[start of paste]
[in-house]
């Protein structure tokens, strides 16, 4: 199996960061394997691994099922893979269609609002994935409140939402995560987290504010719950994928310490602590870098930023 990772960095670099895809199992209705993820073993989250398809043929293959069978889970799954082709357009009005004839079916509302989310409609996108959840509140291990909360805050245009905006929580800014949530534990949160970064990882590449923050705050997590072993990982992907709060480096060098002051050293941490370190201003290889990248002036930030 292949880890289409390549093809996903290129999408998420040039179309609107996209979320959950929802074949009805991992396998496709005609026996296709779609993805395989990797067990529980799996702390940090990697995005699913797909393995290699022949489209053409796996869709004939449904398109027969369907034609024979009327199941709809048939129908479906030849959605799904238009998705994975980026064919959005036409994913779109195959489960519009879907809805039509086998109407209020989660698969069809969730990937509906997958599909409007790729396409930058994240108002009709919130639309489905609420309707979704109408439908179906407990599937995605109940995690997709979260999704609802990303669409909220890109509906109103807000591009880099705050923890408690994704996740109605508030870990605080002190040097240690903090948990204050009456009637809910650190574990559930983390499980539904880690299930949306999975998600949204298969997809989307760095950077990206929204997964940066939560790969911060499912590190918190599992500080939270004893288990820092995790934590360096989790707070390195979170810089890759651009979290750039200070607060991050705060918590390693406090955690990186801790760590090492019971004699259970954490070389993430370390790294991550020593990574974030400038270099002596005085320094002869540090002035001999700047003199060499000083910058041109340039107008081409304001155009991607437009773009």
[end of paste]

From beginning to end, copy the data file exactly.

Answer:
[in-house]
């Protein structure tokens, strides 16, 4: 199996960061394997691994099922893979269609609002994935409140939402995560987290504010719950994928310490602590870098930023 990772960095670099895809199992209705993820073993989250398809043929293959069978889970799954082709357009009005004839079916509302989310409609996108959840509140291990909360805050245009905006929580800014949530534990949160970064990882590449923050705050997590072993990982992907709060480096060098002051050293941490370190201003290889990248002036930030 292949880890289409390549093809996903290129999408998420040039179309609107996209979320959950929802074949009805991992396998496709005609026996296709779609993805395989990797067990529980799996702390940090990697995005699913797909393995290699022949489209053409796996869709004939449904398109027969369907034609024979009327199941709809048939129908479906030849959605799904238009998705994975980026064919959005036409994913779109195959489960519009879907809805039509086998109407209020989660698969069809969730990937509906997958599909409007790729396409930058994240108002009709919130639309489905609420309707979704109408439908179906407990599937995605109940995690997709979260999704609802990303669409909220890109509906109103807000591009880099705050923890408690994704996740109605508030870990605080002190040097240690903090948990204050009456009637809910650190574990559930983390499980539904880690299930949306999975998600949204298969997809989307760095950077990206929204997964940066939560790969911060499912590190918190599992500080939270004893288990820092995790934590360096989790707070390195979170810089890759651009979290750039200070607060991050705060918590390693406090955690990186801790760590090492019971004699259970954490070389993430370390790294991550020593990574974030400038270099002596005085320094002869540090002035001999700047003199060499000083910058041109340039107008081409304001155009991607437009773009």